A SINGLE pill of Abilify, a drug used to treat manic depression, costs $30 or so in America. Or you could try gAbilify (the g stands for “generic”), better known to chemists as Aripiprazole. Thrifty pharmaceutical companies, many of them in India, can provide it for less than $1 a pop since the drug’s patent expired in 2015. That is bad news for Otsuka and Bristol-Myers Squibb, the two labs that formulated Abilify and got it approved by authorities in the 1990s. Everyone else, from patients to insurers to the public purse, is correspondingly better off. Generics-makers have thrived, particularly in India. But the prognosis for the industry is less rosy.
India became the world’s biggest exporter of generics almost by accident. Lax intellectual-property rules in the 1980s allowed its firms to crib drugs patented elsewhere for its huge domestic market. Trade deals gradually opened markets abroad. As patents for a wave of drugs from the 1980s expired two decades later, sales of Indian generics surged.
Their off-brand pills, vaccines, patches and syrups help contain health-care costs in rich countries and supply poor ones with once-unaffordable drugs to combat AIDS and other scourges. Firms like Cipla, Sun Pharmaceutical, Lupin and…
The “Maccabi Pharm” pharmacy chain in Israel held a one-day warning strike Thursday morning, protesting a lack of progress in negotiations between Maccabi Pharm workers and the company management.
The workers are insisting Maccabi’s management improve their work conditions.
According to statistics gathered Thursday morning by the National Workers’ Union (Histadrut Haleumit), 101 pharmacies closed across Israel, with 760 workeres striking.
The strike comes after a work dispute opened two weeks ago.
Meanwhile, the workers’ committee is working to advance the signing of a group agreement with Maccabi’s workers.
Chagit Horen, a member of the Maccabi Workers Committee, said in a statement, “It’s sad to see how Maccabi’s management treats us workers so poorly. We are crumbling under the load, and the management refuses to improve our working conditions. The health fund’s clients are the first ones who will suffer from this, because they won’t have any way to fill prescriptions.”
“We call on Maccabi’s management to return to the negotiating table, in order to ensure the best conditions for the workers. All of Maccabi’s clients will benefit.
Maccabi insures 2.5 million Israelis.
At the same time, workers from the Meuhedet health fund did not answer phone calls from the…
The country’s first medical marijuana farm received its growers’ licence in March last year and others have followed, with the government seeing a big future for the industry.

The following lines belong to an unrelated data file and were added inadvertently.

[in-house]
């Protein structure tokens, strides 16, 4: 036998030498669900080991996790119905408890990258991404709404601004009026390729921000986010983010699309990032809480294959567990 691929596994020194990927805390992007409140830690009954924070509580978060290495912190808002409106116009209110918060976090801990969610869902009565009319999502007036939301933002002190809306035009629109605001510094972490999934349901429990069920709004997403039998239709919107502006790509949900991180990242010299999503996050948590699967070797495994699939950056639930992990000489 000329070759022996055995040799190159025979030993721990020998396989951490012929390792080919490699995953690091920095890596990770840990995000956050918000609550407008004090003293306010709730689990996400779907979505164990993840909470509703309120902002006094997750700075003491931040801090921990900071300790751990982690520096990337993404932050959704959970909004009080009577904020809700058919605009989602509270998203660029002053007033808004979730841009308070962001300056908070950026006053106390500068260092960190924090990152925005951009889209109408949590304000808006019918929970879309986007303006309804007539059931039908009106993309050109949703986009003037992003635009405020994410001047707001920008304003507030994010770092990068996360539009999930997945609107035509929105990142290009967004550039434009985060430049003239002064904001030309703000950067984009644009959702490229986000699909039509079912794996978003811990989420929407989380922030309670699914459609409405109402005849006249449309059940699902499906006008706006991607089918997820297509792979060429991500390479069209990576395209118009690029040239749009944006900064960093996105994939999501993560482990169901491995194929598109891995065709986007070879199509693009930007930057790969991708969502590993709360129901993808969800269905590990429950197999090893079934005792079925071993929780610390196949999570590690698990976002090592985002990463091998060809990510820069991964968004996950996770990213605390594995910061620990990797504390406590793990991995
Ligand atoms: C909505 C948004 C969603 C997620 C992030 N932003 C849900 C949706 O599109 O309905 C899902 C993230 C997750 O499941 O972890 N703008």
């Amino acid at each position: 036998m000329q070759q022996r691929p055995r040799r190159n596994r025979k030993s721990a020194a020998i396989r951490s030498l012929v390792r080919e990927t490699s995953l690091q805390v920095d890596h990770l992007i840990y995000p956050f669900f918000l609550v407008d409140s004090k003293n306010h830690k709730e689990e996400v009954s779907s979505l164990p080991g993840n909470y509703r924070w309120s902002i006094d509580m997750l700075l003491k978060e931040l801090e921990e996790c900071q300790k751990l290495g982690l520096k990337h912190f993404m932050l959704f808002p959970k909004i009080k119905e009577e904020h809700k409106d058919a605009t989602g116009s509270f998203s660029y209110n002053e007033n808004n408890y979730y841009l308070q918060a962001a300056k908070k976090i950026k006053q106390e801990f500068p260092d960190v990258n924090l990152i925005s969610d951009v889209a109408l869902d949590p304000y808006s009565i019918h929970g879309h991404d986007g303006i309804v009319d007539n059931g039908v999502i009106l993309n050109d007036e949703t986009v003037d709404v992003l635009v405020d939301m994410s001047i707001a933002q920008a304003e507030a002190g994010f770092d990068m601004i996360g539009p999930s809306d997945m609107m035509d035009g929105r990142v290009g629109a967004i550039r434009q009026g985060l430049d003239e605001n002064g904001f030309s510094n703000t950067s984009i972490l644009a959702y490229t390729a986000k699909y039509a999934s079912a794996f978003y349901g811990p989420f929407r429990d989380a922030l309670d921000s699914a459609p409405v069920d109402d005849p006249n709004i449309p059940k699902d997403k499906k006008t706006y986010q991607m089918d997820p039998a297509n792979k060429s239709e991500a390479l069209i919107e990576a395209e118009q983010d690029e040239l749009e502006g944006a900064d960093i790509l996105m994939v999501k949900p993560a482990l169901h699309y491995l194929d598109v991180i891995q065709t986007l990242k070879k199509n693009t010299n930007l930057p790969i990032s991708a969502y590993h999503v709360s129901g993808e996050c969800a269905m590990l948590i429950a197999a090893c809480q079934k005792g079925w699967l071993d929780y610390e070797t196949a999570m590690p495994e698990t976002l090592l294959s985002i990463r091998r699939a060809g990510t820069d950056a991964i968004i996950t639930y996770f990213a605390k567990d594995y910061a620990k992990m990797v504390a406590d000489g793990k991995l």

“This is actually a very important step for our domestic patients and our domestic supply,” Health Minister Greg Hunt told broadcaster ABC.
“By knowing they have an Australian market and an international market, that improves the likelihood of growing and production in Australia.”
He added that Australia was keen to become “the world’s number one medicinal cannabis supplier”, but that a condition of any export licence was that local patients were taken care of first.
“We want a robust Australian medicinal cannabis industry so that doctors have safe, quality domestic products that they can confidently prescribe to their patients,” said Hunt.
While recreational use of cannabis remains illegal in Australia, federal laws were changed in 2016 to allow its use for medical purposes, in a broadly supported move.
Research, including findings published in 2015 in the Journal of the American Medical Association, showed marijuana has some effectiveness in helping treat chronic pain.
But there are concerns about side effects and the issue of whether or not it works remains a matter of…
When a new class of cholesterol-lowering medications called PCSK9 inhibitors hit the market in 2015, they were instantly controversial because of their price. Amgen’s version, called Repatha, and a rival drug from Regeneron and Sanofi, Praluent, sell on average for $14,300 a year. Still, the drugs can help patients who cannot lower their cholesterol with traditional statins and therefore face a high risk of developing heart disease.
Yet 53% of those patients were unable to get insurance coverage for PCSK9 inhibitors in the year ended in August 2016, according to a study published today in the journal Circulation. Of the people who were turned down for the drugs, 57% already had a history of atherosclerotic cardiovascular disease, or the dangerous buildup of plaque in the arteries.
The problem, of course, is the price. PCSK9 inhibitors are far more expensive than statins like Pfizer’s once-blockbuster Lipitor (atorvastatin), which went generic long ago and sells for pennies a pill. Patients who are prescribed PCSK9 inhibitors must get prior authorization from their insurance companies before they fill those prescriptions—a tough hurdle at a time when high drug prices still dominate the national conversation on health care.
The study investigators discovered that the biggest…
As CBS2’s Dr. Max Gomez reported, the pill is being hailed as a way to make sure patients take their medication. But it is also raising some privacy concerns.
“After giving birth to my third child, I had a nervous breakdown,” said bipolar patient Donna Israel.
It took a while, but eventually, Israel was diagnosed with bipolar disorder. Medications helped, but made her so tired that she could not take care of her children.
So she chose “taking care of my children or taking meds — so I would opt to take care of my children and what would happen – I would relapse and go right back in the hospital,” Israel said.
It is a common problem in medicine – a patient failing to adhere to a prescribed drug program.
“As a physician, sometimes I’m not sure whether my patient has taken his or her medicine or not, and I might make an erroneous decision on that basis,” said Dr. John Kane, a psychiatrist at the Hofstra Northwell School of Medicine.
That is what the new digital pill is meant to address. It is called Abilify MyCite, and believe it or not, the small pill has an embedded sensor…